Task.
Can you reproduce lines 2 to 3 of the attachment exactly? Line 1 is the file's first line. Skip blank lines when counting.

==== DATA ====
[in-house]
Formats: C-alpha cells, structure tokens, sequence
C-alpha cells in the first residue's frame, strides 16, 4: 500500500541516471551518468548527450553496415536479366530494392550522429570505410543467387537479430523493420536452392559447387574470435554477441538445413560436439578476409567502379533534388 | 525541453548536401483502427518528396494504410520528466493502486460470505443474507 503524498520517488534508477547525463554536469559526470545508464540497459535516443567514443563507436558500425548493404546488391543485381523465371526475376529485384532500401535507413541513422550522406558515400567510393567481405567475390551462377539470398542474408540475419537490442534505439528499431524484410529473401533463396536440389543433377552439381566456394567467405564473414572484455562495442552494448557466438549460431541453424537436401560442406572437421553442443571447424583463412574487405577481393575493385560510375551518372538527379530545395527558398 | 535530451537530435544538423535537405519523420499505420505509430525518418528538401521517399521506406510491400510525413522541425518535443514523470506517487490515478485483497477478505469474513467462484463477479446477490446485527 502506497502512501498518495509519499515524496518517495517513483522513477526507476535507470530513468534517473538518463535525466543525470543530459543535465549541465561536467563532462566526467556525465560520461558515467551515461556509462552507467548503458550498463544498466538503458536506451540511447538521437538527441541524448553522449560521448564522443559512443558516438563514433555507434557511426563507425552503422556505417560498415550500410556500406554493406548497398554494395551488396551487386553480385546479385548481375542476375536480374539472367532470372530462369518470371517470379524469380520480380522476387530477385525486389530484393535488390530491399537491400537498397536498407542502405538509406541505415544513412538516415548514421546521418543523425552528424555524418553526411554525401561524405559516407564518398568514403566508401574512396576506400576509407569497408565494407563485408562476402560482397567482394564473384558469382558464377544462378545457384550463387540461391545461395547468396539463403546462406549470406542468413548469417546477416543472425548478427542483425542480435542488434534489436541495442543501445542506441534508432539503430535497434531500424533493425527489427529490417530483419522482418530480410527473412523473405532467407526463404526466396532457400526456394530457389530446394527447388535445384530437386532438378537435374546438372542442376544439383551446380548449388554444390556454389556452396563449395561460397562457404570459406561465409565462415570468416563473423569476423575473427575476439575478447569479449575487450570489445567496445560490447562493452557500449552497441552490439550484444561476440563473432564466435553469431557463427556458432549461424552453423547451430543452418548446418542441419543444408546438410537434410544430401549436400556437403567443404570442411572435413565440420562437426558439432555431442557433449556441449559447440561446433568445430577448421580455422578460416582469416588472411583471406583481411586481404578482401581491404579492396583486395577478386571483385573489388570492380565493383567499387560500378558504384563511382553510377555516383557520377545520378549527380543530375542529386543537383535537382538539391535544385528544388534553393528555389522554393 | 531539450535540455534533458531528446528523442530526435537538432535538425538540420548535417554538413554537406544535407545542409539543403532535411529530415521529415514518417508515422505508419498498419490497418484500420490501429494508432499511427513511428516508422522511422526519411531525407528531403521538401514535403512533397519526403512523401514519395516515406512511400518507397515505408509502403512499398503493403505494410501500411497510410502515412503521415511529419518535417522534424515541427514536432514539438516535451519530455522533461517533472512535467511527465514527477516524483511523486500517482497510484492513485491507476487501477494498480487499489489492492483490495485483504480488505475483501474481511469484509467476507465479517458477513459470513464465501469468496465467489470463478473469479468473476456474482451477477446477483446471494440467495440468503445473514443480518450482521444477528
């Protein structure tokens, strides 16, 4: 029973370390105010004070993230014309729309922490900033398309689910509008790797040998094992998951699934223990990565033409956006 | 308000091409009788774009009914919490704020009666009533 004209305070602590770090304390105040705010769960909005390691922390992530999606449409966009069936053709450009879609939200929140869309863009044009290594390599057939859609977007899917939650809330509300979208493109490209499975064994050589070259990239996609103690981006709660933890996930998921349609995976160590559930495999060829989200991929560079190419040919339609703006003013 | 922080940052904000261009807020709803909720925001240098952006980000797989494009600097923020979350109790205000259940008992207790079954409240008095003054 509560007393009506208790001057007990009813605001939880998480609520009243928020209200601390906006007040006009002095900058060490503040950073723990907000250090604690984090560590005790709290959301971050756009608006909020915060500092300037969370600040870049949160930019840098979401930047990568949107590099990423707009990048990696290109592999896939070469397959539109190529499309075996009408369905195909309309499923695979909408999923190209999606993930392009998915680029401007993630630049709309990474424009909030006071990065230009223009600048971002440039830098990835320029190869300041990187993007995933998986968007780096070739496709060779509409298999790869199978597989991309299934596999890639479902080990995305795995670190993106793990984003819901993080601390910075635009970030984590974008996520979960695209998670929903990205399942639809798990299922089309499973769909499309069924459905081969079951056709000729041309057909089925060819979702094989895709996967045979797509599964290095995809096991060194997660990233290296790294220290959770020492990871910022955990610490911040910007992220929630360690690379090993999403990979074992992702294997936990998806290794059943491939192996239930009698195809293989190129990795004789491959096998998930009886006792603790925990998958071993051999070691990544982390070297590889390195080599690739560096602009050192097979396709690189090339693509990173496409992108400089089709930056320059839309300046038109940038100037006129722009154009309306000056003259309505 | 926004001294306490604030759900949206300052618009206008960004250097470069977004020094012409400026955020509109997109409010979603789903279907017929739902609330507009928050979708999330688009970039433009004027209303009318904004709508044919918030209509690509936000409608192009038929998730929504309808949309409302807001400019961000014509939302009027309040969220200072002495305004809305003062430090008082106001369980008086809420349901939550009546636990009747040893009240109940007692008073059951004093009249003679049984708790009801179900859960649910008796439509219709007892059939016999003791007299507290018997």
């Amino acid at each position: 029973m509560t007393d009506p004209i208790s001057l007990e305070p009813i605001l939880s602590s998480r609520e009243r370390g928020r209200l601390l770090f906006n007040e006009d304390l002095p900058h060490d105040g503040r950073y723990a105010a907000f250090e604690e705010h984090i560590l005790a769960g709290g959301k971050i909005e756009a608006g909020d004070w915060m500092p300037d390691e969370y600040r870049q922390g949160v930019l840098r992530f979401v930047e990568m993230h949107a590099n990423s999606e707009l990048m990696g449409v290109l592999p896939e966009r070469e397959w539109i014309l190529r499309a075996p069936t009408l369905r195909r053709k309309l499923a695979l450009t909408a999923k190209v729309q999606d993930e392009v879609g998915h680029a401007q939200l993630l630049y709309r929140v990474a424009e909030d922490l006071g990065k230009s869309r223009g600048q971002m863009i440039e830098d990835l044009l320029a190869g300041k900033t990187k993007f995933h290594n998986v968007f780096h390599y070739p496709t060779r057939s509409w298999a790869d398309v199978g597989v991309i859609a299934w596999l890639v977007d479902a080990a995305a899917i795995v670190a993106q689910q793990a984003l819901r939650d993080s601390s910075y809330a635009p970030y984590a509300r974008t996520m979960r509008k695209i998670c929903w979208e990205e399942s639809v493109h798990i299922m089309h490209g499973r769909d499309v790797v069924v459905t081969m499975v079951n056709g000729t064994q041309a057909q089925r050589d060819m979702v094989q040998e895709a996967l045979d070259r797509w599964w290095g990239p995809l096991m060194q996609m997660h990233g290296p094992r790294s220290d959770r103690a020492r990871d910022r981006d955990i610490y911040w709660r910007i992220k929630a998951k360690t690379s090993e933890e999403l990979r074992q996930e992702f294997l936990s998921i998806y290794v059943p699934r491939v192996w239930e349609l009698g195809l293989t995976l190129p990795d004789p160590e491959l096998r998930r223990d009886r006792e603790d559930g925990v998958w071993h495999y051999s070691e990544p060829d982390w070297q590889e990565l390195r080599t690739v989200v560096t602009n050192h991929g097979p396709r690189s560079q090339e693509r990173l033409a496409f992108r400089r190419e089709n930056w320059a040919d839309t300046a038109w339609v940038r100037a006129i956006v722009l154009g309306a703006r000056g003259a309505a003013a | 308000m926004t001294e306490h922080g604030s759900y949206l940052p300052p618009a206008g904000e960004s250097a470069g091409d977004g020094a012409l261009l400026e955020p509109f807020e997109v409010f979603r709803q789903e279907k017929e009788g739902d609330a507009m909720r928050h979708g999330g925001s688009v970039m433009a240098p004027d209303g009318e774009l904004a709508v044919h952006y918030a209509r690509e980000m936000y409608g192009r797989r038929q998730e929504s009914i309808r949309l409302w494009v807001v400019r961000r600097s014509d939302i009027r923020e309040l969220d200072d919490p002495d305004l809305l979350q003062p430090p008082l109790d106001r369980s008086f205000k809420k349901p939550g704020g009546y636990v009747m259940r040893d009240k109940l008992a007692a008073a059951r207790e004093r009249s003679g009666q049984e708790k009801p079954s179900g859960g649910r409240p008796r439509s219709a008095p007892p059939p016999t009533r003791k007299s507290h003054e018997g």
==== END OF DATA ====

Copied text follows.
Formats: C-alpha cells, structure tokens, sequence
C-alpha cells in the first residue's frame, strides 16, 4: 500500500541516471551518468548527450553496415536479366530494392550522429570505410543467387537479430523493420536452392559447387574470435554477441538445413560436439578476409567502379533534388 | 525541453548536401483502427518528396494504410520528466493502486460470505443474507 503524498520517488534508477547525463554536469559526470545508464540497459535516443567514443563507436558500425548493404546488391543485381523465371526475376529485384532500401535507413541513422550522406558515400567510393567481405567475390551462377539470398542474408540475419537490442534505439528499431524484410529473401533463396536440389543433377552439381566456394567467405564473414572484455562495442552494448557466438549460431541453424537436401560442406572437421553442443571447424583463412574487405577481393575493385560510375551518372538527379530545395527558398 | 535530451537530435544538423535537405519523420499505420505509430525518418528538401521517399521506406510491400510525413522541425518535443514523470506517487490515478485483497477478505469474513467462484463477479446477490446485527 502506497502512501498518495509519499515524496518517495517513483522513477526507476535507470530513468534517473538518463535525466543525470543530459543535465549541465561536467563532462566526467556525465560520461558515467551515461556509462552507467548503458550498463544498466538503458536506451540511447538521437538527441541524448553522449560521448564522443559512443558516438563514433555507434557511426563507425552503422556505417560498415550500410556500406554493406548497398554494395551488396551487386553480385546479385548481375542476375536480374539472367532470372530462369518470371517470379524469380520480380522476387530477385525486389530484393535488390530491399537491400537498397536498407542502405538509406541505415544513412538516415548514421546521418543523425552528424555524418553526411554525401561524405559516407564518398568514403566508401574512396576506400576509407569497408565494407563485408562476402560482397567482394564473384558469382558464377544462378545457384550463387540461391545461395547468396539463403546462406549470406542468413548469417546477416543472425548478427542483425542480435542488434534489436541495442543501445542506441534508432539503430535497434531500424533493425527489427529490417530483419522482418530480410527473412523473405532467407526463404526466396532457400526456394530457389530446394527447388535445384530437386532438378537435374546438372542442376544439383551446380548449388554444390556454389556452396563449395561460397562457404570459406561465409565462415570468416563473423569476423575473427575476439575478447569479449575487450570489445567496445560490447562493452557500449552497441552490439550484444561476440563473432564466435553469431557463427556458432549461424552453423547451430543452418548446418542441419543444408546438410537434410544430401549436400556437403567443404570442411572435413565440420562437426558439432555431442557433449556441449559447440561446433568445430577448421580455422578460416582469416588472411583471406583481411586481404578482401581491404579492396583486395577478386571483385573489388570492380565493383567499387560500378558504384563511382553510377555516383557520377545520378549527380543530375542529386543537383535537382538539391535544385528544388534553393528555389522554393 | 531539450535540455534533458531528446528523442530526435537538432535538425538540420548535417554538413554537406544535407545542409539543403532535411529530415521529415514518417508515422505508419498498419490497418484500420490501429494508432499511427513511428516508422522511422526519411531525407528531403521538401514535403512533397519526403512523401514519395516515406512511400518507397515505408509502403512499398503493403505494410501500411497510410502515412503521415511529419518535417522534424515541427514536432514539438516535451519530455522533461517533472512535467511527465514527477516524483511523486500517482497510484492513485491507476487501477494498480487499489489492492483490495485483504480488505475483501474481511469484509467476507465479517458477513459470513464465501469468496465467489470463478473469479468473476456474482451477477446477483446471494440467495440468503445473514443480518450482521444477528